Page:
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Olsen v. Commissioner of Social Security

United States District Court, M.D. Florida, Fort Myers Division

December 27, 2017

BONNIE OLSEN, Plaintiff,
v.
COMMISSIONER OF SOCIAL SECURITY, Defendant.

          OPINION AND ORDER

          MAC R. MCCOY, UNITED STATES MAGISTRATE JUDGE.

         Before the Court is Plaintiff Bonnie Olsen's Complaint (Doc. 1) filed on December 8, 2016. Plaintiff seeks judicial review of the final decision of the Commissioner of the Social Security Administration (“SSA”) denying her claim for a period of disability and disability insurance benefits. The Commissioner filed the Transcript of the proceedings (hereinafter referred to as “Tr.” followed by the appropriate page number), and the parties filed legal memoranda in support of their positions. For the reasons set out herein, the decision of the Commissioner is AFFIRMED in part AND REVERSED AND REMANDED in part pursuant to § 205(g) of the Social Security Act, 42 U.S.C. § 405(g).

         I. Social Security Act Eligibility, the ALJ Decision, and Standard of Review

         A. Eligibility

         The law defines disability as the inability to do any substantial gainful activity by reason of any medically determinable physical or mental impairment that can be expected to result in death or that has lasted or can be expected to last for a continuous period of not less than twelve months. 42 U.S.C. §§ 416(i), 423(d)(1)(A), 1382c(a)(3)(A); 20 C.F.R. §§ 404.1505, 416.905. The impairment must be severe, making the claimant unable to do her previous work or any other substantial gainful activity that exists in the national economy. 42 U.S.C. §§ 423(d)(2), 1382c(a)(3); 20 C.F.R. §§ 404.1505 - 404.1511, 416.905 - 416.911. Plaintiff bears the burden of persuasion through step four, while the burden shifts to the Commissioner at step five. Bowen v. Yuckert, 482 U.S. 137, 146 n.5 (1987).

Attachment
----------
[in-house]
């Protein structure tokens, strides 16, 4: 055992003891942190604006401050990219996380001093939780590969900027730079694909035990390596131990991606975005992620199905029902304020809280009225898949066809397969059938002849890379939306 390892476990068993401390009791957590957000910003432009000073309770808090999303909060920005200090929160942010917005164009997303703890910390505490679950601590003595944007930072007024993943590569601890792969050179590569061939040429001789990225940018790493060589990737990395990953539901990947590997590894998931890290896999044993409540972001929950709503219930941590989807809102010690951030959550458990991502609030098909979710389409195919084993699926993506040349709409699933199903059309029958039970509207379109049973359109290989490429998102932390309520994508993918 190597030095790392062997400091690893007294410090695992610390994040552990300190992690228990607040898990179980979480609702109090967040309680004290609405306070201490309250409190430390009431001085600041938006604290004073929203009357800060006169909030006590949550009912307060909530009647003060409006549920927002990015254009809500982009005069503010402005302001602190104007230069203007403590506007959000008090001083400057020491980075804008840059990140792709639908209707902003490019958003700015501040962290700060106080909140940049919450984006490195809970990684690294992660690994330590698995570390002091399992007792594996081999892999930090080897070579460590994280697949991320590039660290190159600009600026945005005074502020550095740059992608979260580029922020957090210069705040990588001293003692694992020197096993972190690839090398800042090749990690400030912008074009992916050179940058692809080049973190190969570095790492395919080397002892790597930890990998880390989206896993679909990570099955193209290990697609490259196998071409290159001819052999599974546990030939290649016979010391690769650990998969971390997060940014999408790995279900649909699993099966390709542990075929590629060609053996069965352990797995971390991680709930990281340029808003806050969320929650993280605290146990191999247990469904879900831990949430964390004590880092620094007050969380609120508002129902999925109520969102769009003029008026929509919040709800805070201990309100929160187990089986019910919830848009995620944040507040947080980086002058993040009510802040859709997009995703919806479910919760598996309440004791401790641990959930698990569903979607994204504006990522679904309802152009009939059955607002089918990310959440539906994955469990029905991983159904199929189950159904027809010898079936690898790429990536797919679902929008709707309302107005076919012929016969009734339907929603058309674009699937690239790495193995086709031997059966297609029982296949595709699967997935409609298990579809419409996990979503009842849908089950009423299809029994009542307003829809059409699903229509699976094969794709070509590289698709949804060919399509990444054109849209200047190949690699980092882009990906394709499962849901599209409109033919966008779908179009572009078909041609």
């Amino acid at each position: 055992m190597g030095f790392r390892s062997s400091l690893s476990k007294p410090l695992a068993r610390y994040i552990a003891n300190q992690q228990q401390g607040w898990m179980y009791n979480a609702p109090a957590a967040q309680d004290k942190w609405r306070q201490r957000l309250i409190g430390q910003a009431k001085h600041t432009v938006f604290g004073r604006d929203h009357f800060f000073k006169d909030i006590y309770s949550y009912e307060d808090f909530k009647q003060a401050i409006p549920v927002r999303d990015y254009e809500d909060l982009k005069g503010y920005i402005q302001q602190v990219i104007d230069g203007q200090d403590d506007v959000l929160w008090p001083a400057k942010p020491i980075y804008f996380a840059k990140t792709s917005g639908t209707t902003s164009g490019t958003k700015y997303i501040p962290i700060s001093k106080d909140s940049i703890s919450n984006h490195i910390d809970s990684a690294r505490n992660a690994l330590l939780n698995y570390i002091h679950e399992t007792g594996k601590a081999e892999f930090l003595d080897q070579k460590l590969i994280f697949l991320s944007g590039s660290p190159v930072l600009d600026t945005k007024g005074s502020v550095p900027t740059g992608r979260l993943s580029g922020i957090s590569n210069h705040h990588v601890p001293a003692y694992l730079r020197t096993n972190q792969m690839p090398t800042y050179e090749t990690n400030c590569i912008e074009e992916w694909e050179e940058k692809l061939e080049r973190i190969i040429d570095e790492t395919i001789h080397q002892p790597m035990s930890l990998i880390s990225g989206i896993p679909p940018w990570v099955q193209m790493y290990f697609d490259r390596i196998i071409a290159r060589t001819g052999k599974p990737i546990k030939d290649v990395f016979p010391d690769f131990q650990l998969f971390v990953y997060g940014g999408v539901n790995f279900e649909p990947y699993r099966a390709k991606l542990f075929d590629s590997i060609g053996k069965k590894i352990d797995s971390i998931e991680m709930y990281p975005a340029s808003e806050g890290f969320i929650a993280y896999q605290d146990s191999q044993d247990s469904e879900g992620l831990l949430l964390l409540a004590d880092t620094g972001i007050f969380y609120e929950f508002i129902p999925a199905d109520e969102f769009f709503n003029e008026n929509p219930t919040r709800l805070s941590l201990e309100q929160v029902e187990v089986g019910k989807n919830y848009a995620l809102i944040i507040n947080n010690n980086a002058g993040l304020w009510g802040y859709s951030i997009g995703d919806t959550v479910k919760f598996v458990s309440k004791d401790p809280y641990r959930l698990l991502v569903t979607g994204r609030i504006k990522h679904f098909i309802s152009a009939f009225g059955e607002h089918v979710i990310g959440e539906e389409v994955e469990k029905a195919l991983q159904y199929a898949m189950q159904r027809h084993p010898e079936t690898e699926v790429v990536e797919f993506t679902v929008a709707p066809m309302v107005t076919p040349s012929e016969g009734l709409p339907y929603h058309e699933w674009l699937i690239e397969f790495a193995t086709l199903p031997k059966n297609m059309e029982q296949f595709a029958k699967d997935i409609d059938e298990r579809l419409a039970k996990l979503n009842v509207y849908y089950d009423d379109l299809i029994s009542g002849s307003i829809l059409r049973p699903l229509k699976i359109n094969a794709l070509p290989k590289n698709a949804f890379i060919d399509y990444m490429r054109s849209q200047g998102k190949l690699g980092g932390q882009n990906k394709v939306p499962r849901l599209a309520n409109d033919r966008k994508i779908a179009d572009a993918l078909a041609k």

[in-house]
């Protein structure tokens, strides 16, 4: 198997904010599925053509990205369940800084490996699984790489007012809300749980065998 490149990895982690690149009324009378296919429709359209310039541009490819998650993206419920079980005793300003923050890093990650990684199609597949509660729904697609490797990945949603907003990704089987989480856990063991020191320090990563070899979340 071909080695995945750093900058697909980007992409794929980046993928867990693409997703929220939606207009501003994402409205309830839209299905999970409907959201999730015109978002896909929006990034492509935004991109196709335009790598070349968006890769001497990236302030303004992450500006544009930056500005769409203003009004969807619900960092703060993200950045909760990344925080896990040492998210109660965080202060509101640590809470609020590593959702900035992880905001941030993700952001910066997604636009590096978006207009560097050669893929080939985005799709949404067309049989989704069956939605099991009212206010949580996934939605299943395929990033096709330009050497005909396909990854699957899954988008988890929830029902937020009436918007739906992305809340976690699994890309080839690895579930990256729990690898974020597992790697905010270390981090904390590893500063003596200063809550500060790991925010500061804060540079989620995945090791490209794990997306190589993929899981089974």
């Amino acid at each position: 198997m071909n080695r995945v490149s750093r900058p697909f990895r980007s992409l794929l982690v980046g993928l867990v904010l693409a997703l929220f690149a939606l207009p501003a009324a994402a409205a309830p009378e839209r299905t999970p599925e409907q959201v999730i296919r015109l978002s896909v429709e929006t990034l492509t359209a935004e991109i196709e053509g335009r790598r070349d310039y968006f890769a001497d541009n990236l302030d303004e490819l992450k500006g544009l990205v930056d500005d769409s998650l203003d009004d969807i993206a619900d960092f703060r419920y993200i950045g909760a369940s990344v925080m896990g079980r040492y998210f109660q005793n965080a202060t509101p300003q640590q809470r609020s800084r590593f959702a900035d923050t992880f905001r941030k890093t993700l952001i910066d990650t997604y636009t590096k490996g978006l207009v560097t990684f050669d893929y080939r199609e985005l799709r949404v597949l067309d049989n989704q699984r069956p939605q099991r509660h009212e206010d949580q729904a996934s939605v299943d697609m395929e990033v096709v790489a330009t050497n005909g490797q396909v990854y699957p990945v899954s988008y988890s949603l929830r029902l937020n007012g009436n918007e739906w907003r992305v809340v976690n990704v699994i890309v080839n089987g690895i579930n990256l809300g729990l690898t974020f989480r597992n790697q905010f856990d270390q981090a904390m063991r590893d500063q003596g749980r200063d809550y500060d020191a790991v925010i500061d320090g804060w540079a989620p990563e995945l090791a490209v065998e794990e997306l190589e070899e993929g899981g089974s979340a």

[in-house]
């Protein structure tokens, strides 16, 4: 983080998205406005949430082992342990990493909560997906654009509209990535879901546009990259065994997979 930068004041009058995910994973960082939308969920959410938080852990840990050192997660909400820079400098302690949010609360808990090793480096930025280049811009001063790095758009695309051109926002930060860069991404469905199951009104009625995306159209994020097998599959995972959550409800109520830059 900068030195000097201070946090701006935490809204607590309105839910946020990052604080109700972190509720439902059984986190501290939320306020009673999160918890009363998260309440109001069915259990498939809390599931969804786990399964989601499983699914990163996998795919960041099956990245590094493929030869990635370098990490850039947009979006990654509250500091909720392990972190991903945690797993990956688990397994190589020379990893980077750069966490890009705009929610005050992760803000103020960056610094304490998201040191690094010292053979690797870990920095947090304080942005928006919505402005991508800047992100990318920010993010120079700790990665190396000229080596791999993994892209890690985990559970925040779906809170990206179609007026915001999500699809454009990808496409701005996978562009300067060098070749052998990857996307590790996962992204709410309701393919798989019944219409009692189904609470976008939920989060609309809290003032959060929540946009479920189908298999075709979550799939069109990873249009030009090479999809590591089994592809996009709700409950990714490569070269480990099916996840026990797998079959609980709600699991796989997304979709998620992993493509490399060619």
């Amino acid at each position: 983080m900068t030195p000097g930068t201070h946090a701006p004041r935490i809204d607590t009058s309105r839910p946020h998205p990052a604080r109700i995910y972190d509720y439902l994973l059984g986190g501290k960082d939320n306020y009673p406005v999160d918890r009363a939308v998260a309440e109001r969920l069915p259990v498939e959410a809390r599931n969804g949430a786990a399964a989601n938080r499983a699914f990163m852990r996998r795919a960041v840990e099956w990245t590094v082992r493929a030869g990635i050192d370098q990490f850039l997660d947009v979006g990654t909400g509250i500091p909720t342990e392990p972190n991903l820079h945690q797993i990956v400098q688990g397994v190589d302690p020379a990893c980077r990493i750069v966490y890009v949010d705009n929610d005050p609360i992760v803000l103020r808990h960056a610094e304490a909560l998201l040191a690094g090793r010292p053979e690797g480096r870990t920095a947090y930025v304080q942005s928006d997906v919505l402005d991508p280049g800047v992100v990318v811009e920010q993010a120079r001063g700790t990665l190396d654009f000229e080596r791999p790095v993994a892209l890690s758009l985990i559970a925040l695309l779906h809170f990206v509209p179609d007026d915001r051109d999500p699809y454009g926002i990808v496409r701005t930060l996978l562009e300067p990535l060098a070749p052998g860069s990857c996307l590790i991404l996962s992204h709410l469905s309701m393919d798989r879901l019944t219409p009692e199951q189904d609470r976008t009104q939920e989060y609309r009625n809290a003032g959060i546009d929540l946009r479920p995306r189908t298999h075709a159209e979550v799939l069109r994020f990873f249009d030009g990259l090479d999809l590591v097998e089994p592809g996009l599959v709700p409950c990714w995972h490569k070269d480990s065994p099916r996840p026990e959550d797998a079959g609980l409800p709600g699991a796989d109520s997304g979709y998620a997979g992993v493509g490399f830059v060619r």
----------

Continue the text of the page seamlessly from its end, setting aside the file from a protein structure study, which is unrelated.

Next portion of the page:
B. Procedural History

         On July 24, 2013, Plaintiff filed an application for disability insurance benefits. (Tr. at 92, 161-65). Plaintiff asserted an onset date of July 1, 2012. (Id. at 161). On January 23, 2016, Plaintiff amended her onset date to January 1, 2013. (Id. at 178-79). Plaintiff's application was denied initially on October 30, 2013 and on reconsideration on March 11, 2014. (Id. at 92, 93). A hearing was held before Administrative Law Judge (“ALJ”) William G. Reamon on February 1, 2016. (Id. at 39-80). The ALJ issued an unfavorable decision on May 12, 2016. (Id. at 17-27). The ALJ found Plaintiff not to be under a disability from July 1, 2012, through the date of the decision. (Id. at 27).

         On October 21, 2016, the Appeals Council denied Plaintiff's request for review. (Id. at 1-5). Plaintiff filed a Complaint (Doc. 1) in the United States District Court on December 8, 2016. This case is ripe for review. The parties consented to proceed before a United States Magistrate Judge for all proceedings. (See Doc. 17).

         C. Summary of the ALJ's Decision